By Sheryl Gay Stolberg
WASHINGTON — With the pace of U.S. coronavirus vaccinations relatively flat, President Biden will call on Tuesday for employers to set up clinics at work and to offer paid time off for workers as part of a renewed push to reach tens of millions of Americans who remain unvaccinated, a White House official said.
Just two days after he hosted a big White House Fourth of July celebration and declared “America is coming back together,” Mr. Biden is turning his attention to a public health conundrum: Despite his administration’s aggressive push, he has not met his self-imposed goal of having 70 percent of adults at least partially vaccinated by now, and officials have already tried many techniques.
Speaking on the condition of anonymity to preview the president’s remarks, the official said Mr. Biden would note a different metric: By the end of the week, nearly 160 million Americans, not quite half the population, will be fully vaccinated. With the worrisome Delta variant spreading quickly around the country, he is expected to say, that will not be enough to fully prevent new outbreaks in areas with lower vaccination rates. Although there is not yet good data on how all of the vaccines hold up against Delta, several widely used shots, including those made by Pfizer-BioNTech, are still effective against the Delta variant after two doses, research suggests.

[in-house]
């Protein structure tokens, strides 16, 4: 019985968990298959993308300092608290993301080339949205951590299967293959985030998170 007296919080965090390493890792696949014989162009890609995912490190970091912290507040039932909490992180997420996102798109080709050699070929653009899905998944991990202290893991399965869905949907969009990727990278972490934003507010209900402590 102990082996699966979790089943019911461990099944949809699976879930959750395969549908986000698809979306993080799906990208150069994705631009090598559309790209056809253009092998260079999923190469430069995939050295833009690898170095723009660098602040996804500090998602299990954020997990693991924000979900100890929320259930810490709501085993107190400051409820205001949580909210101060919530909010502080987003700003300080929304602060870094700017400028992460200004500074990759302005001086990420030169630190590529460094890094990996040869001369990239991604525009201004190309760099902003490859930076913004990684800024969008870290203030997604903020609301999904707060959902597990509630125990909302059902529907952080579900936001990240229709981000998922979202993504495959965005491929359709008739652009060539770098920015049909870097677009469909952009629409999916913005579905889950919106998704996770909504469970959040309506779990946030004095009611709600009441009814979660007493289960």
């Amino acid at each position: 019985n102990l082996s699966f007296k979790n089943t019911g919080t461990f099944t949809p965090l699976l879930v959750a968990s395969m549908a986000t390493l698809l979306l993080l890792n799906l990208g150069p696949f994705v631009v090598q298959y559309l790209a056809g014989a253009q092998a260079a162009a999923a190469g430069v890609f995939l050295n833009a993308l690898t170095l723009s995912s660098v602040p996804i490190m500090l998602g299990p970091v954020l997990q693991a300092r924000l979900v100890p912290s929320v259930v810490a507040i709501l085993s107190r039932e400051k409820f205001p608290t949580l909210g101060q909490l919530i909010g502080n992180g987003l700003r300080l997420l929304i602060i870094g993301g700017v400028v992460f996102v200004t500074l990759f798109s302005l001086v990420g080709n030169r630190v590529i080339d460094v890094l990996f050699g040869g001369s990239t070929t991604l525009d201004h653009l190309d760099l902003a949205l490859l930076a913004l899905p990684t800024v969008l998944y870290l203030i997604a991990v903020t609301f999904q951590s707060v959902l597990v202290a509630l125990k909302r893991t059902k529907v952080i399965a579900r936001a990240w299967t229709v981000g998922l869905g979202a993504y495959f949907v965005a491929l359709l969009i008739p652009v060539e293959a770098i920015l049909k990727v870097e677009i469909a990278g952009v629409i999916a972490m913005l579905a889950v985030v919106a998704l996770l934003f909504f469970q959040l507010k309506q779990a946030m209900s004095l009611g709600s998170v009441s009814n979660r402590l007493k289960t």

But providers were administering about 1.09 million doses per day on average, as of Friday, about a 68 percent decrease from the peak of 3.38 million reported on April 13.
And beyond the issues with the vaccination campaign, declines in the virus itself appear to have stalled nationally. After a sharp drop in virus cases, the average number of new daily cases across the country seems to have leveled off and remains close to the lowest point since testing became widely available. Mr. Biden intends to underscore that overall progress in his remarks on Tuesday, but pockets of outbreaks remain. In some parts of Texas, Arkansas and Missouri, for instance, there has been a sharp rise in cases.
Mr. Biden will use his remarks to outline five areas of concentration for his administration, all avenues it has already pursued: targeted, community by community, door to door outreach to get the remaining Americans vaccinated; a fresh push to get vaccines to primary care doctors; a boost in efforts to get vaccines to pediatricians and other providers who serve younger people so that adolescents ages 12 to 18 can get their shots; expanded mobile clinic efforts and the workplace changes.
It is unclear what else the administration can do. Public health officials know that the last stretch of any vaccination campaign is the most arduous — a point Dr. Anthony S. Fauci, Mr. Biden’s top medical adviser for the pandemic, made in a recent interview.
“The last mile is always the hardest,” Dr. Fauci said, adding, “We’re actually on the last quarter mile.”
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